Manama: Bahrain’s political societies have welcomed a call by King Hamad Bin Eisa Al Khalifa to restart a national dialogue to address political issues and help end a deadlock that has gripped the nation for months.
The US, a major political, economic and military ally, has also welcomed the call and expressed hope of a wide participation. “The United States welcomes His Majesty King Hamad Bin Eisa Al Khalifa’s call to launch an inclusive, comprehensive political dialogue in Bahrain,” Victoria Nuland, the State Department spokesperson, said. “We are encouraged by the positive responses thus far from some of Bahrain’s political groups. We call on all sides to participate fully and to engage constructively in an effort to produce a way ahead that responds to the legitimate aspirations of all Bahrainis,” she said.
In Manama, six opposition societies said they welcomed the dialogue and looked forward to “a comprehensive and just political solution that will achieve durable stability and tranquillity.”
In a statement released hours after the justice minister said — based upon directives from King Hamad — he would invite political formations and independent political figures to a dialogue, Al Wefaq, the National Democratic Action Society (Waad), the Unionist Democratic National Rally Society, the Democratic Nationalist Rally Society, the Progressive Democratic Tribune and the National Fraternity Society said they were “serious in engaging in a political dialogue and negotiations that would fulfil the aspirations of the Bahraini people for freedom, dignity and justice.”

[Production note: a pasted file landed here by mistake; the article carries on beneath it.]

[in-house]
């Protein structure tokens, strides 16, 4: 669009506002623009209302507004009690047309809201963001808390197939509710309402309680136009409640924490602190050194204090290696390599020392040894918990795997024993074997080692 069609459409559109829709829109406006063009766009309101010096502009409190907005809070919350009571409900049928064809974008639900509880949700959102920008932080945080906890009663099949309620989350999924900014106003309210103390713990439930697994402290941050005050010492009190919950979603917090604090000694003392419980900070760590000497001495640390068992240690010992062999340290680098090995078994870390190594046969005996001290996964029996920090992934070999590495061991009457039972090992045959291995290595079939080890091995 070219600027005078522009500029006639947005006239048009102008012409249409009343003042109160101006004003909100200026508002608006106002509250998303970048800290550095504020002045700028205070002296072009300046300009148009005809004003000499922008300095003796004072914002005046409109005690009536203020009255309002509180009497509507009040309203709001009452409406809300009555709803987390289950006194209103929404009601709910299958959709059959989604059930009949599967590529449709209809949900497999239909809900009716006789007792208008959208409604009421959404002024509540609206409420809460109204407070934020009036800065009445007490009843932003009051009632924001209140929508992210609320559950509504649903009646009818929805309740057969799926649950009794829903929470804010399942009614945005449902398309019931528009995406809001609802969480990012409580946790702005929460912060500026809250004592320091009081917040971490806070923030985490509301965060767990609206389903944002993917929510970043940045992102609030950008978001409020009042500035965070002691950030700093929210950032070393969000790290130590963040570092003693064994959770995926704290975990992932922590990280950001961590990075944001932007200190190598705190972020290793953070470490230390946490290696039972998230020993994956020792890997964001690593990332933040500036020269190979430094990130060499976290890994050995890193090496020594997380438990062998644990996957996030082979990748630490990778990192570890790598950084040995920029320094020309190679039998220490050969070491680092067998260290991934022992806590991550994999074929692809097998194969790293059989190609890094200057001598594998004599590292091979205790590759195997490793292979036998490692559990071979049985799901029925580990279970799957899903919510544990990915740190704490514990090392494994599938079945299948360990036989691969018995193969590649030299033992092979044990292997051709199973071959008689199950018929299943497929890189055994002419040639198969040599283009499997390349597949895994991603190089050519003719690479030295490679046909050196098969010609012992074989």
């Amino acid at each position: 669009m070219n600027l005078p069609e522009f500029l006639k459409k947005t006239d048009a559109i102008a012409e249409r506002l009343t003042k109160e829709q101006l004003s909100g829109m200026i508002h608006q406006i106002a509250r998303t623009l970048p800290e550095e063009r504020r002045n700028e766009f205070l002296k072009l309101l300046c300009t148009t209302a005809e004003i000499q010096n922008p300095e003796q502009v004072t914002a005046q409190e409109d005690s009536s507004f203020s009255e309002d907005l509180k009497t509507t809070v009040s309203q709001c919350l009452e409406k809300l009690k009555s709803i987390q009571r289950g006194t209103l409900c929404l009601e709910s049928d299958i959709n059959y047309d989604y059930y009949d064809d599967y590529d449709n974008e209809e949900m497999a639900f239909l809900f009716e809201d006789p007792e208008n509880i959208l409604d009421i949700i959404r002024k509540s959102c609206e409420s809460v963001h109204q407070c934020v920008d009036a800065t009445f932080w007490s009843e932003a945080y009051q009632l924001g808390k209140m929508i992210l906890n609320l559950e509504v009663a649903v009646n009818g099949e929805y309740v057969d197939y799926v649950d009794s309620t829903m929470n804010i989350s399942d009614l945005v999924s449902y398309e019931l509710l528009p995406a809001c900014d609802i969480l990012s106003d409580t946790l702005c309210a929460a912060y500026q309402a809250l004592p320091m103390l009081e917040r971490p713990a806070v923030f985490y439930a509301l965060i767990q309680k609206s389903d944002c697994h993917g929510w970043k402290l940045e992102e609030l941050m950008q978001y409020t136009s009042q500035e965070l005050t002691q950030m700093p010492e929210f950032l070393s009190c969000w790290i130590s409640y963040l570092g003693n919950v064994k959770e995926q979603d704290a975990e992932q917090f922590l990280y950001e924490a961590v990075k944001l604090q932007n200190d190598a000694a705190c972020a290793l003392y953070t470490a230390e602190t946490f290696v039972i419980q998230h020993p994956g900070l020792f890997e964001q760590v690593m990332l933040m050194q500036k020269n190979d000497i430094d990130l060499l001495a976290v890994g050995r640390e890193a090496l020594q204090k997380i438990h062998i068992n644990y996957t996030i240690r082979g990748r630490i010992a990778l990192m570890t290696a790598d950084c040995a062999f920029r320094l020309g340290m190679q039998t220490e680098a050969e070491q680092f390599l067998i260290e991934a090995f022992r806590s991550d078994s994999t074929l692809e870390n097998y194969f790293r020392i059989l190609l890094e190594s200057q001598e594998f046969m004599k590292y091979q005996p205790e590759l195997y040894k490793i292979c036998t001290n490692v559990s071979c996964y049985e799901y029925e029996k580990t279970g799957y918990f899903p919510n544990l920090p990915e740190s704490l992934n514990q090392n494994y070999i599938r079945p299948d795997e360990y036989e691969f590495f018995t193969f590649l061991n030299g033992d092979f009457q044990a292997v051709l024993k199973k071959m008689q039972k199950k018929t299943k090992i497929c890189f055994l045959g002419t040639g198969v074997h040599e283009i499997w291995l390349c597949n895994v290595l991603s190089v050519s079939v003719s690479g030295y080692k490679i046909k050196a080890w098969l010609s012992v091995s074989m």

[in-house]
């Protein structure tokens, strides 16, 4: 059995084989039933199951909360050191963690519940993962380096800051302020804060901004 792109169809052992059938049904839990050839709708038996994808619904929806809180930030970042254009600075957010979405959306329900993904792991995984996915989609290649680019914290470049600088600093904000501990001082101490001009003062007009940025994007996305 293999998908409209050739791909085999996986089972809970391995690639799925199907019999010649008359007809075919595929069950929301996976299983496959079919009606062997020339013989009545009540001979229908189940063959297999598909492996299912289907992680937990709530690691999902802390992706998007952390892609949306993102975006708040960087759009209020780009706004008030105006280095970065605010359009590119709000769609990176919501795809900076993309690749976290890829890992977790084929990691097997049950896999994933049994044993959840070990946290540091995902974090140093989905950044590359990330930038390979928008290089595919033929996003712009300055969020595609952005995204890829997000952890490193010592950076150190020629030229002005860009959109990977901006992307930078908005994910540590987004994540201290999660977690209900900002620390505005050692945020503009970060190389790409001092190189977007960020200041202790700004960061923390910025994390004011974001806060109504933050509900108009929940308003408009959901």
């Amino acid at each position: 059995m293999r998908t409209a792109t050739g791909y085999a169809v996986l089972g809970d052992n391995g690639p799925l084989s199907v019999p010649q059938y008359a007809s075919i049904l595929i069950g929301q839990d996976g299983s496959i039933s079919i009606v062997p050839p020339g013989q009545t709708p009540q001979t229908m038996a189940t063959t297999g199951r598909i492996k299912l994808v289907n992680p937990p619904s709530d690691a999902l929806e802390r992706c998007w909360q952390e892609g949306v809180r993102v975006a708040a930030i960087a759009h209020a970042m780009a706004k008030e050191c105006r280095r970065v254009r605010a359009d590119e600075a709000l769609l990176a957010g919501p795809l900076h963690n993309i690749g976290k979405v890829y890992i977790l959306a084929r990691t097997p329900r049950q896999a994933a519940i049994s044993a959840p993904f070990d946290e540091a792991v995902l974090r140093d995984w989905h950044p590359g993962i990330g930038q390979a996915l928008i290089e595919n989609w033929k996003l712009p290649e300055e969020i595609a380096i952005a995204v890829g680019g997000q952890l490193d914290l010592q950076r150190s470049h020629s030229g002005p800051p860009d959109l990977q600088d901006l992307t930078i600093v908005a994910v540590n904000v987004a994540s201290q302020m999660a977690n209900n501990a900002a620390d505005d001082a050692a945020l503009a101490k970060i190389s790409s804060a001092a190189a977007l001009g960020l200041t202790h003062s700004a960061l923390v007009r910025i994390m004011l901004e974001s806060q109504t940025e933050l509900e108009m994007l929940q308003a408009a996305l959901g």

However, the societies said there should be an agreement on the participants in the dialogue, the agenda and timeframe of the talks, a procedure to endorse the recommendations and a timeframe for their applications.
The National Unity Assembly (NUA) said that it welcomed the call for dialogue and that it would announce its position “soon.”
“We will take part because we simply cannot leave the field for those who do not recognise all segments of the Bahraini society and claim that they are the people of Bahrain,” said Abdul Latif Al Mahmoud, the NUA chairman.
The NUA, which emerged in late February 2011 as a counterweight to political societies that called for profound political and constitutional changes in Bahrain, has repeatedly insisted that no dialogue could be acceptable if it wasn’t included as it is one of the largest societies in Bahrain.
The society had earlier said that street violence should be stopped before a “genuine dialogue” could take place.
The Shura Council, the upper chamber of the bicameral parliament, joined the lower chamber in welcoming the national dialogue and in urging all political societies to take an active part without preconditions.